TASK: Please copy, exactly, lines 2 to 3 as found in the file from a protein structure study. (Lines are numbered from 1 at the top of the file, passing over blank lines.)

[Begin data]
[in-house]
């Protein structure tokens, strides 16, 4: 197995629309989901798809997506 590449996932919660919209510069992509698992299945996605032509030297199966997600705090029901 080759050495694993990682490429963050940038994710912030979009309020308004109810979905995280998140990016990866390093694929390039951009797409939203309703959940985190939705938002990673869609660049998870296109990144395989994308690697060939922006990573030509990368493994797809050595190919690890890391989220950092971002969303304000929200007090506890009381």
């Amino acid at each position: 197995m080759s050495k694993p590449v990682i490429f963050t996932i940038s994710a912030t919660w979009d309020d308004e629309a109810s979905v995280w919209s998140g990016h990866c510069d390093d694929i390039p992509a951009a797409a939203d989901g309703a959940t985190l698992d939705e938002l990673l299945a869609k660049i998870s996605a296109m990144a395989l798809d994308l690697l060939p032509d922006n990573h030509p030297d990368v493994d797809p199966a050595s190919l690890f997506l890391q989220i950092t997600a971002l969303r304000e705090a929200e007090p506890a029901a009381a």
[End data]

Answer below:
């Protein structure tokens, strides 16, 4: 197995629309989901798809997506 590449996932919660919209510069992509698992299945996605032509030297199966997600705090029901 080759050495694993990682490429963050940038994710912030979009309020308004109810979905995280998140990016990866390093694929390039951009797409939203309703959940985190939705938002990673869609660049998870296109990144395989994308690697060939922006990573030509990368493994797809050595190919690890890391989220950092971002969303304000929200007090506890009381």
């Amino acid at each position: 197995m080759s050495k694993p590449v990682i490429f963050t996932i940038s994710a912030t919660w979009d309020d308004e629309a109810s979905v995280w919209s998140g990016h990866c510069d390093d694929i390039p992509a951009a797409a939203d989901g309703a959940t985190l698992d939705e938002l990673l299945a869609k660049i998870s996605a296109m990144a395989l798809d994308l690697l060939p032509d922006n990573h030509p030297d990368v493994d797809p199966a050595s190919l690890f997506l890391q989220i950092t997600a971002l969303r304000e705090a929200e007090p506890a029901a009381a």